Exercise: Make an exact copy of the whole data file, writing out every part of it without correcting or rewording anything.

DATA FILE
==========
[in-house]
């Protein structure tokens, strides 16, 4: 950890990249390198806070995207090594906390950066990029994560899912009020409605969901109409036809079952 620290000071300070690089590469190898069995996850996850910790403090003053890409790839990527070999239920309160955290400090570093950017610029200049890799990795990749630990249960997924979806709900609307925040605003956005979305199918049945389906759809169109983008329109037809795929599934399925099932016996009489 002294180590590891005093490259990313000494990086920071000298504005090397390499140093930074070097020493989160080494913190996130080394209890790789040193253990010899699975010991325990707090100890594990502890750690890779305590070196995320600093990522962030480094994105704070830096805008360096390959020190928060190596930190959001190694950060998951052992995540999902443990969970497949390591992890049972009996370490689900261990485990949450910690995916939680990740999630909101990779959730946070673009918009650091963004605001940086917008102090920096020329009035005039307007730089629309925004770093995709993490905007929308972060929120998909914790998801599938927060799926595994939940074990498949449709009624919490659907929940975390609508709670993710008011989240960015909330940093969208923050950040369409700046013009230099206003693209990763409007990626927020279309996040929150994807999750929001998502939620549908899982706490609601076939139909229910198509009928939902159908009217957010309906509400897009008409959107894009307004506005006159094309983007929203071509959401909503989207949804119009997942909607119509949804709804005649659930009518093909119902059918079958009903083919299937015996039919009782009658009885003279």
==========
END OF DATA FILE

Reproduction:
[in-house]
């Protein structure tokens, strides 16, 4: 950890990249390198806070995207090594906390950066990029994560899912009020409605969901109409036809079952 620290000071300070690089590469190898069995996850996850910790403090003053890409790839990527070999239920309160955290400090570093950017610029200049890799990795990749630990249960997924979806709900609307925040605003956005979305199918049945389906759809169109983008329109037809795929599934399925099932016996009489 002294180590590891005093490259990313000494990086920071000298504005090397390499140093930074070097020493989160080494913190996130080394209890790789040193253990010899699975010991325990707090100890594990502890750690890779305590070196995320600093990522962030480094994105704070830096805008360096390959020190928060190596930190959001190694950060998951052992995540999902443990969970497949390591992890049972009996370490689900261990485990949450910690995916939680990740999630909101990779959730946070673009918009650091963004605001940086917008102090920096020329009035005039307007730089629309925004770093995709993490905007929308972060929120998909914790998801599938927060799926595994939940074990498949449709009624919490659907929940975390609508709670993710008011989240960015909330940093969208923050950040369409700046013009230099206003693209990763409007990626927020279309996040929150994807999750929001998502939620549908899982706490609601076939139909229910198509009928939902159908009217957010309906509400897009008409959107894009307004506005006159094309983007929203071509959401909503989207949804119009997942909607119509949804709804005649659930009518093909119902059918079958009903083919299937015996039919009782009658009885003279």